Efficient testing of sparse GF(2) polynomials
 In Automata, Languages and Programming: ThirtyFifth International Colloquium (ICALP
, 2008
"... Abstract. We give the first algorithm that is both queryefficient and timeefficient for testing whether an unknown function f: {0, 1} n →{−1, 1} is an ssparse GF(2) polynomial versus ǫfar from every such polynomial. Our algorithm makes poly(s,1/ǫ) blackbox queries to f and runs in time n · poly ..."
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Cited by 4 (1 self)
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Abstract. We give the first algorithm that is both queryefficient and timeefficient for testing whether an unknown function f: {0, 1} n →{−1, 1} is an ssparse GF(2) polynomial versus ǫfar from every such polynomial. Our algorithm makes poly(s,1/ǫ) blackbox queries to f and runs in time n · poly(s,1/ǫ). The only previous algorithm for this testing problem [DLM + 07] used poly(s,1/ǫ) queries, but had running time exponential in s and superpolynomial in 1/ǫ. Our approach significantly extends the “testing by implicit learning ” methodology of [DLM + 07]. The learning component of that earlier work was a bruteforce exhaustive search over a concept class to find a hypothesis consistent with a sample of random examples. In this work, the learning component is a sophisticated exact learning algorithm for sparse GF(2) polynomials due to Schapire and Sellie [SS96]. A crucial element of this work, which enables us to simulate the membership queries required by [SS96], is an analysis establishing new properties of how sparse GF(2) polynomials simplify under certain restrictions of “lowinfluence ” sets of variables. 1
Learning kModal Distributions via Testing
"... A kmodal probability distribution over the domain {1,..., n} is one whose histogram has at most k “peaks ” and “valleys. ” Such distributions are natural generalizations of monotone (k = 0) and unimodal (k = 1) probability distributions, which have been intensively studied in probability theory and ..."
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A kmodal probability distribution over the domain {1,..., n} is one whose histogram has at most k “peaks ” and “valleys. ” Such distributions are natural generalizations of monotone (k = 0) and unimodal (k = 1) probability distributions, which have been intensively studied in probability theory and statistics. In this paper we consider the problem of learning an unknown kmodal distribution. The learning algorithm is given access to independent samples drawn from the kmodal distribution p, and must output a hypothesis distribution ˆp such that with high probability the total variation distance between p and ˆp is at most ɛ. We give an efficient algorithm for this problem that runs in time poly(k, log(n), 1/ɛ). For k ≤ Õ( √ log n), the number of samples used by our algorithm is very close (within an Õ(log(1/ɛ)) factor) to being informationtheoretically optimal. Prior to this work computationally efficient algorithms were known only for the cases k = 0, 1 [Bir87b, Bir97]. A novel feature of our approach is that our learning algorithm crucially uses a new property testing algorithm as a key subroutine. The learning algorithm uses the property tester to efficiently decompose the kmodal distribution into k (near)monotone distributions, which are easier to learn. 1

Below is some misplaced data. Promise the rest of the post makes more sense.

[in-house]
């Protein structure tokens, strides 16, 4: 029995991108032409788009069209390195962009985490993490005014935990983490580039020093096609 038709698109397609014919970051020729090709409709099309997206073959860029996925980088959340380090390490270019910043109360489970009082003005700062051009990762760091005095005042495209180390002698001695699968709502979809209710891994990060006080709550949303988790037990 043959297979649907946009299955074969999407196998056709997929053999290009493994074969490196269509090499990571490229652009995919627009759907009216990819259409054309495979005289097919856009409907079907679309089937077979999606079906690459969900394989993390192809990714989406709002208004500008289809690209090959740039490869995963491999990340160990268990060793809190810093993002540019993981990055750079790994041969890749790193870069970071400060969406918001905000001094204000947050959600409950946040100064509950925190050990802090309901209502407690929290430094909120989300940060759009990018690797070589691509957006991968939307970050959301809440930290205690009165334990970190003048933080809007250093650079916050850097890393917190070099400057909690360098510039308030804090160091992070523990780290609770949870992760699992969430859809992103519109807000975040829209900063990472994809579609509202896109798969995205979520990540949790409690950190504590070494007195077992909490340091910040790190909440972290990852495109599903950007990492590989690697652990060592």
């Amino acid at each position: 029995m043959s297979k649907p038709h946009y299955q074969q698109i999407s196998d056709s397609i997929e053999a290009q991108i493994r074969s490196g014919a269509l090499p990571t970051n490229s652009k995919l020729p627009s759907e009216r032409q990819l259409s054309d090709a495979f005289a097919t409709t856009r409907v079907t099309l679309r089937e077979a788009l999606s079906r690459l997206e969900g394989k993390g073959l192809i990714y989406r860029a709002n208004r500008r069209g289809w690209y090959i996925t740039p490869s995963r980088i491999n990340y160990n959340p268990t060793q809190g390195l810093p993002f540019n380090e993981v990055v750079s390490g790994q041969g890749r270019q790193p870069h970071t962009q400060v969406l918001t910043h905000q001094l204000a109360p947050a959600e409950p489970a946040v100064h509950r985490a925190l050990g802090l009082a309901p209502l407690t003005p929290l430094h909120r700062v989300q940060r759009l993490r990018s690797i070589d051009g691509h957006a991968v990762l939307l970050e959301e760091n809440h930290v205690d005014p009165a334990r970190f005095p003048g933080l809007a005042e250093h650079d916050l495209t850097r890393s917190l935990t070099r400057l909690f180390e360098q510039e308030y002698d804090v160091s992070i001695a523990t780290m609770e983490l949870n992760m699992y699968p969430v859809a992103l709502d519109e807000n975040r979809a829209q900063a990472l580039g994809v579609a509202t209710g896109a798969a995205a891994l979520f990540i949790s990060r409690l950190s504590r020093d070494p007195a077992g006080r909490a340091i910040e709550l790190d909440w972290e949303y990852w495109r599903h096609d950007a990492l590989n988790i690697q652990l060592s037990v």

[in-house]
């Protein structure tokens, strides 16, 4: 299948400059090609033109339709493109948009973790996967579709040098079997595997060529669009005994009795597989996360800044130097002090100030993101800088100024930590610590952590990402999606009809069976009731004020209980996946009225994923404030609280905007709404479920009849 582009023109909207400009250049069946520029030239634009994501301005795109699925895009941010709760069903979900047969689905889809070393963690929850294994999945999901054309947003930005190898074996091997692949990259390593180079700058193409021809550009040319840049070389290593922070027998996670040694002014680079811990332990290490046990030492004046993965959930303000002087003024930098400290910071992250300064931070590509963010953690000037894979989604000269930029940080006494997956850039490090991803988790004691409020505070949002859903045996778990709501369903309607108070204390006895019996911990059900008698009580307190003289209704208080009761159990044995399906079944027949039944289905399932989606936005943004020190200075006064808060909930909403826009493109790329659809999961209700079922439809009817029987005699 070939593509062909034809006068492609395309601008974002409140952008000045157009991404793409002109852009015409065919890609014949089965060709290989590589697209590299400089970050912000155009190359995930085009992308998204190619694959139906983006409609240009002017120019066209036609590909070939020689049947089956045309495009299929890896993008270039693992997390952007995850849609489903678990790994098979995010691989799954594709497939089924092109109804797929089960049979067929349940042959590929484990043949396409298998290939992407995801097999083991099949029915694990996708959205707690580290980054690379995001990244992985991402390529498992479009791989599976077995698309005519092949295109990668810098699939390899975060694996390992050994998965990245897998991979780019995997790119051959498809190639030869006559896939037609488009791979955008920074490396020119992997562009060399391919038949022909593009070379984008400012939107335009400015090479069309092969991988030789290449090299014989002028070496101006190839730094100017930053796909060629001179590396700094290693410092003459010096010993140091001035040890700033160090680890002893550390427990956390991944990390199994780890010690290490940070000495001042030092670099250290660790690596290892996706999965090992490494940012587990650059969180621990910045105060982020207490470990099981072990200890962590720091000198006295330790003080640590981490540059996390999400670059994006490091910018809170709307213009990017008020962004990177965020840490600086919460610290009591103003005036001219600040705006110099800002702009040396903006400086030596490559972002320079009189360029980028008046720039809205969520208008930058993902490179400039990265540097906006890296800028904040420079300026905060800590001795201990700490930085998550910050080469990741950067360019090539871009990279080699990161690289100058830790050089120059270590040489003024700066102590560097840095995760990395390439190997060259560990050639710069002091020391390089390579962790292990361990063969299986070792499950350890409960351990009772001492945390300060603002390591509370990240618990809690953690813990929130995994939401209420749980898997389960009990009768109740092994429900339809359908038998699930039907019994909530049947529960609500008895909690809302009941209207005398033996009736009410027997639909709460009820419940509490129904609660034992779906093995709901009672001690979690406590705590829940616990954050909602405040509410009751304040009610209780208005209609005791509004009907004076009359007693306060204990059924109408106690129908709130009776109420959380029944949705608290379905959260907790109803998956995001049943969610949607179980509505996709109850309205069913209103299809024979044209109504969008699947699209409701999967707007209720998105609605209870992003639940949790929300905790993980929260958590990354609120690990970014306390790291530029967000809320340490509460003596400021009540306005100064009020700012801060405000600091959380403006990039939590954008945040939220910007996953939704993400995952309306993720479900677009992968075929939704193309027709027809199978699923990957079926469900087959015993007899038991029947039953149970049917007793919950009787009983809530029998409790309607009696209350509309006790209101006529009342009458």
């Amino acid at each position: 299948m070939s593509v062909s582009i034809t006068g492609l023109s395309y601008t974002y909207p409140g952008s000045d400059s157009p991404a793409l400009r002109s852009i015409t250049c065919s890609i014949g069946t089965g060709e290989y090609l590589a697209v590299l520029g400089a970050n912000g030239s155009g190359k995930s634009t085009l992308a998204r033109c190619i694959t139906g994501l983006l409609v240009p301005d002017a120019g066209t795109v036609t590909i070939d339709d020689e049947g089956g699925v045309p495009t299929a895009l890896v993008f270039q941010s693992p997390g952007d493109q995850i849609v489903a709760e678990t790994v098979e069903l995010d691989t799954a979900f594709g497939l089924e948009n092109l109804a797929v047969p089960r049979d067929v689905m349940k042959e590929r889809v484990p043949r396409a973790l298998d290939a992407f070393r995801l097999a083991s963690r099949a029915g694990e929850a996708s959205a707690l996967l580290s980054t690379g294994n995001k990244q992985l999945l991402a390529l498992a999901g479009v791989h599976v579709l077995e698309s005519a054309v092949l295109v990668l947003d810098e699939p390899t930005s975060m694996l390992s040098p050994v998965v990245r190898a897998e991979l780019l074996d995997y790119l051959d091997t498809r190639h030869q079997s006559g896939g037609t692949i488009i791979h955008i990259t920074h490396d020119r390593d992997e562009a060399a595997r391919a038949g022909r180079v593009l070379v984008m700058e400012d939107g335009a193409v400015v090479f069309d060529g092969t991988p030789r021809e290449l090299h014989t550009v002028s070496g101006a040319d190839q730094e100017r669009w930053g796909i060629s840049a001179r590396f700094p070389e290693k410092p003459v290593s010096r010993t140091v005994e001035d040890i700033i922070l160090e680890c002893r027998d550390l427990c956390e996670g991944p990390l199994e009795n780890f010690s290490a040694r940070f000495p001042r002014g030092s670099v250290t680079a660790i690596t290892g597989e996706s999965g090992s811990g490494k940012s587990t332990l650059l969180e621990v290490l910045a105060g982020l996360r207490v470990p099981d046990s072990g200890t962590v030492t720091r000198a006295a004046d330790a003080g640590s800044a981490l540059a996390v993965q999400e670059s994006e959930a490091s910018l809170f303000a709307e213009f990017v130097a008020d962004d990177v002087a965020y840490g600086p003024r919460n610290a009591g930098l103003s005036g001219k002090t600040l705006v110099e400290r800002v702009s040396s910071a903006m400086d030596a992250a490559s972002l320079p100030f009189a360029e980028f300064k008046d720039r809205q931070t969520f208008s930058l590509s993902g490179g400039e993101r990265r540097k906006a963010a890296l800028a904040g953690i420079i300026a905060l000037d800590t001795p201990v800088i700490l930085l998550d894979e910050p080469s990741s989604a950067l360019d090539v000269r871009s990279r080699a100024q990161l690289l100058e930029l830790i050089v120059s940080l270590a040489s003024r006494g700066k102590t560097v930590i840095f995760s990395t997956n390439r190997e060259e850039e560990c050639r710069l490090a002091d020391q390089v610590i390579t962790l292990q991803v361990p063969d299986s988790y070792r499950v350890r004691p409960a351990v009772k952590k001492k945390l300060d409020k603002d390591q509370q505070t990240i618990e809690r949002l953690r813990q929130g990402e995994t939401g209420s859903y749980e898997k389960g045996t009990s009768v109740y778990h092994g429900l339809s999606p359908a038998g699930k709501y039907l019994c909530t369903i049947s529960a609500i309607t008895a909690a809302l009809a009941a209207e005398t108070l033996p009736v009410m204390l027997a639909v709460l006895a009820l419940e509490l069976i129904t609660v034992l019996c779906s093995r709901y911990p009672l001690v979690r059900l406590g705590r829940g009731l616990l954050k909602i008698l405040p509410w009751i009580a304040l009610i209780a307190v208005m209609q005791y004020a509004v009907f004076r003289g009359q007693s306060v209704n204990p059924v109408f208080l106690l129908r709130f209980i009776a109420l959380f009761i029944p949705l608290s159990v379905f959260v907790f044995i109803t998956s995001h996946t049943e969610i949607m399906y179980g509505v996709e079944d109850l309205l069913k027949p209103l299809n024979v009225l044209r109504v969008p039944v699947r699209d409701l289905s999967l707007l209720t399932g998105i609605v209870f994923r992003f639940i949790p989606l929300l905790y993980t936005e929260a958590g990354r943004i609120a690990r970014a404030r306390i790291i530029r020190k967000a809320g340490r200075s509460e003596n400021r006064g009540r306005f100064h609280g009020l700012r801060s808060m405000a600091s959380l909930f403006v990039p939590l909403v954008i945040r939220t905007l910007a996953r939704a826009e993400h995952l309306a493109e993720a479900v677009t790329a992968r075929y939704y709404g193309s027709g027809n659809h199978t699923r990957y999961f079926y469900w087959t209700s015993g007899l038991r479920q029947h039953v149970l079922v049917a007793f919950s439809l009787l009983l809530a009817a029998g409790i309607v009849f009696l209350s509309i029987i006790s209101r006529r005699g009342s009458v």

Algorithms on Evolving Graphs
"... and massive in nature, we define a new general framework for computing with such graphs. In our framework, the graph changes over time andan algorithm can only track these changes by explicitly probing the graph. This framework captures the inherent tradeoff between the complexity of maintaining an ..."
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Cited by 2 (1 self)
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and massive in nature, we define a new general framework for computing with such graphs. In our framework, the graph changes over time andan algorithm can only track these changes by explicitly probing the graph. This framework captures the inherent tradeoff between the complexity of maintaining an uptodateviewof the graph and the quality of results computed with the available view. We apply this framework to two classical graph connectivityproblems, namely, pathconnectivityandminimumspanningtrees, and obtain efficient algorithms.
Testing Computability by Width Two OBDDs
"... Property testing is concerned with deciding whether an object (e.g. a graph or a function) has a certain property or is “far ” (for some definition of far) from every object with that property. In this paper we give lower and upper bounds for testing functions for the property of being computable by ..."